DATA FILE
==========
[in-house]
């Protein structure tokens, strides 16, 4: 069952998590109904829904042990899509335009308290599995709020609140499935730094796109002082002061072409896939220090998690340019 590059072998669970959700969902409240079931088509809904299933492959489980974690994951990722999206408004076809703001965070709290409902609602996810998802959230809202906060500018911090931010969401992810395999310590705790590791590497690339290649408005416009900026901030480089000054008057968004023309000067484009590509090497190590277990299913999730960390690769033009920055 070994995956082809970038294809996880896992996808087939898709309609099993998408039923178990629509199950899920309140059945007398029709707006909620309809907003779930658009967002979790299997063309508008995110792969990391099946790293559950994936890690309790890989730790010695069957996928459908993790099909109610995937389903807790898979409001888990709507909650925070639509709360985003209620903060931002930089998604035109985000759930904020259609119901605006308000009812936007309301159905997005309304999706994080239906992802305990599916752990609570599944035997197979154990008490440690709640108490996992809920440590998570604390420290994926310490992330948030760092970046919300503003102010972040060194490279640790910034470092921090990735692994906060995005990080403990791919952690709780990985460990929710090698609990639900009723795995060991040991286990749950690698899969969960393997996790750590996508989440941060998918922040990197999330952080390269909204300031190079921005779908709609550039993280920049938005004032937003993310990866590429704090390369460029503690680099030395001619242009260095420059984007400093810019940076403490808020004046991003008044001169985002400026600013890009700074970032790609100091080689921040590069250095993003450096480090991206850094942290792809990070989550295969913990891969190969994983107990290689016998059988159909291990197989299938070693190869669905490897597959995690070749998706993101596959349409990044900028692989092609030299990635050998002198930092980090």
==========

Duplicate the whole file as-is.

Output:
[in-house]
């Protein structure tokens, strides 16, 4: 069952998590109904829904042990899509335009308290599995709020609140499935730094796109002082002061072409896939220090998690340019 590059072998669970959700969902409240079931088509809904299933492959489980974690994951990722999206408004076809703001965070709290409902609602996810998802959230809202906060500018911090931010969401992810395999310590705790590791590497690339290649408005416009900026901030480089000054008057968004023309000067484009590509090497190590277990299913999730960390690769033009920055 070994995956082809970038294809996880896992996808087939898709309609099993998408039923178990629509199950899920309140059945007398029709707006909620309809907003779930658009967002979790299997063309508008995110792969990391099946790293559950994936890690309790890989730790010695069957996928459908993790099909109610995937389903807790898979409001888990709507909650925070639509709360985003209620903060931002930089998604035109985000759930904020259609119901605006308000009812936007309301159905997005309304999706994080239906992802305990599916752990609570599944035997197979154990008490440690709640108490996992809920440590998570604390420290994926310490992330948030760092970046919300503003102010972040060194490279640790910034470092921090990735692994906060995005990080403990791919952690709780990985460990929710090698609990639900009723795995060991040991286990749950690698899969969960393997996790750590996508989440941060998918922040990197999330952080390269909204300031190079921005779908709609550039993280920049938005004032937003993310990866590429704090390369460029503690680099030395001619242009260095420059984007400093810019940076403490808020004046991003008044001169985002400026600013890009700074970032790609100091080689921040590069250095993003450096480090991206850094942290792809990070989550295969913990891969190969994983107990290689016998059988159909291990197989299938070693190869669905490897597959995690070749998706993101596959349409990044900028692989092609030299990635050998002198930092980090």